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Lieutenant Commander Reinhart Reche

Discussion in 'Merchant Navy During WWII' started by Jim, Aug 23, 2010.

  1. Jim

    Jim Active Member

    Sep 1, 2006
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    via War44
    Lieutenant Commander Reinhart Reche was the Commander of U-255, which sank 25,544 tons of shipping from PQ17. He holds a Knight's Cross for his service in the Atlantic.

    Commander Reche: 'We were bitterly disappointed that England and the USA were helping our communist enemy in such a way' ​


    “We were to join the U-boat group Eisteufel (Ice Devils) and the 5th Air Fleet in Norway to stop the massive supply operation. The sea was smooth as silk. Brown banks of fog were blocking our view. At around midday, two escort ships emerged briefly out of the fog, which we reported immediately with a short signal. We pressed on into the fog to get nearer to them. The Admiral for the Arctic ordered the group to make a patrol line half way towards Bear Island the next day. Visibility was down below 500 metres. We dived and picked up a narrow band of sound on our hydrophone, however, sound carries far in these waters. We pushed forward above water in a northerly angle to take a sound bearing and then took another sound bearing under water. This gave us an approximate location of the convoy, which we then reported over the U-boat frequency. Behind us! In the constant brightness of the Arctic summer, we had to mount an underwater attack from the front. Suddenly we came out of the fog, and there was the whole of Convoy PQ17 on a plate before us. Behind us an escort ship came out of the wall of fog, pumping black smoke. We had to radio a message before diving. We worked forward in a wide arc. An attack by torpedo aircraft was announced for the evening. We fired off a twin torpedo blast on the outer escort screen. But it was spotted, no surprise in such smooth seas. Then came our 'baptism of fire' 40 depth charges. After this unsuccessful attack by the aircraft, we surfaced and set off in pursuit. We took another sound bearing in the north, where several explosions could be heard, and set off towards the noise. We met U-Siemon and then saw a sinking ship on the horizon. But as we drew closer, we were fired on and we submerged. At 19.00 hours, Ju-88 bombers roared overhead. We heard their bombs exploding and watched as one of the aircraft was hit and burned up in the sky. Then, from behind a swarm of He-111 torpedo bombers appeared flying close to the surface of the water, and roared past to the north. We reported the weather conditions around the convoy for the aircraft. It seemed that the large ships were no longer attached to the convoy. Uncle Joe Stalin must have been in serious trouble if he was ordering convoys to sail at this time of year. For the Allied seamen, the winter storms would have probably been preferable.”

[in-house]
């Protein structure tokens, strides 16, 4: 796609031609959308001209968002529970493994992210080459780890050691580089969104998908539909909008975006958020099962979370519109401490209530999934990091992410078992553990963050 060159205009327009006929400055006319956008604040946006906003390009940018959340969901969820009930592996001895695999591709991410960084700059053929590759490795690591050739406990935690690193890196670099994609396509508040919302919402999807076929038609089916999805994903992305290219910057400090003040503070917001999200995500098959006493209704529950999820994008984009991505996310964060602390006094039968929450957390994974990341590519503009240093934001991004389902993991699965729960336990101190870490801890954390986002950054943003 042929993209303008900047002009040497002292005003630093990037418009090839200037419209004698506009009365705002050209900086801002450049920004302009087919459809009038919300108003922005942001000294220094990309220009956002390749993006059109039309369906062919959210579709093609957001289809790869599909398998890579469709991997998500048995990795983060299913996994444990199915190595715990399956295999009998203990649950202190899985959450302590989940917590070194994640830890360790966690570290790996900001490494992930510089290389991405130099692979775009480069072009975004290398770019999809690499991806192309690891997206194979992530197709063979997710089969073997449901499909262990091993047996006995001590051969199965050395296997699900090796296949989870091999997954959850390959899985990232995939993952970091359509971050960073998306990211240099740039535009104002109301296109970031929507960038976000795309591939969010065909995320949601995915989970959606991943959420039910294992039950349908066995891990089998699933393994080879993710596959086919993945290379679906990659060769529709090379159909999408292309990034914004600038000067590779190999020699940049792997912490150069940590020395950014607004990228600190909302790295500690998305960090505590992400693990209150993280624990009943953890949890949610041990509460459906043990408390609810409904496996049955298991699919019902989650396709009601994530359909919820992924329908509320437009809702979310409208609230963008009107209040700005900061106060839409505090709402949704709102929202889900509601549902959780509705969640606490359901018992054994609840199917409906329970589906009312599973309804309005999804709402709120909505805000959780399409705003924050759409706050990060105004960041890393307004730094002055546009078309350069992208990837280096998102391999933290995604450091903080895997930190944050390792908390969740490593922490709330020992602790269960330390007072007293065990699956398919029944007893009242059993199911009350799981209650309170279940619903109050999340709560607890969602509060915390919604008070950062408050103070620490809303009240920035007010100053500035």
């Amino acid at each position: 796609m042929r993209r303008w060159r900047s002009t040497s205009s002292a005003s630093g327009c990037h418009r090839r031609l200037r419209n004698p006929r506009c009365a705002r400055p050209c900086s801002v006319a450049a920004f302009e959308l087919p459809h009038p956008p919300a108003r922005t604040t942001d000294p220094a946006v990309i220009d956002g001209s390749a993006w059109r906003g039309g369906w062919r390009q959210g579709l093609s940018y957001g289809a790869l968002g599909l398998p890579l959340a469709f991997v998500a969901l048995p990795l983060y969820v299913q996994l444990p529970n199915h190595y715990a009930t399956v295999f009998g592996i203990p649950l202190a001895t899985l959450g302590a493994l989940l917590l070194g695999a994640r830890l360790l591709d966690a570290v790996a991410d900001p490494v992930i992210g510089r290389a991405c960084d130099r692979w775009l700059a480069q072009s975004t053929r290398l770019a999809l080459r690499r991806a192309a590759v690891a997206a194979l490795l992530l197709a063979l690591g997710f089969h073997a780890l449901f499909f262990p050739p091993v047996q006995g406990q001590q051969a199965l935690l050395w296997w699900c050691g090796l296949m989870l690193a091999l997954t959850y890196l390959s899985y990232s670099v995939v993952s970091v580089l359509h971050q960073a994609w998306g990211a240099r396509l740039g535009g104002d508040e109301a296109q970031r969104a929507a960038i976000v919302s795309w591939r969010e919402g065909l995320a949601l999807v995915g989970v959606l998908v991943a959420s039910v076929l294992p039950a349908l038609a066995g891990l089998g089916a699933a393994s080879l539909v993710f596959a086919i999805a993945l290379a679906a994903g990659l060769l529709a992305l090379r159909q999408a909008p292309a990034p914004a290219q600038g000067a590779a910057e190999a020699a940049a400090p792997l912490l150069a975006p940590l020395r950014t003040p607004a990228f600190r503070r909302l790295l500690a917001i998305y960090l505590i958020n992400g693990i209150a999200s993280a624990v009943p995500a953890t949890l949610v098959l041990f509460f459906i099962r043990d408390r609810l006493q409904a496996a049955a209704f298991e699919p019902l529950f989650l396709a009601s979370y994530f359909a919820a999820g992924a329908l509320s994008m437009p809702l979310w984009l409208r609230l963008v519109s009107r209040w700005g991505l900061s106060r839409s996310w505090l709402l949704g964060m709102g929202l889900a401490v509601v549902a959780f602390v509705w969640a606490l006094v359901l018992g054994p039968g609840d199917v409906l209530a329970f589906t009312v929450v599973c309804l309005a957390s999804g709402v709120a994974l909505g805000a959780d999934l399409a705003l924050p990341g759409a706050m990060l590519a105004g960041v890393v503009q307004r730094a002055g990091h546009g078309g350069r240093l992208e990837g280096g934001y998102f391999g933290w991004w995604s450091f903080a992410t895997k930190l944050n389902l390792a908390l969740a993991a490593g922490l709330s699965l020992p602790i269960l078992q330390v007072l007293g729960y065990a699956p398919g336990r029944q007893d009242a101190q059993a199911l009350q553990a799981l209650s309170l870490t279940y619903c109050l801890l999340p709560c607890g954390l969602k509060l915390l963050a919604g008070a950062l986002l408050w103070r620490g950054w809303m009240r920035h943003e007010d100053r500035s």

Without an inch of room to spare, crewmen of U-371 sit down to a meal.​


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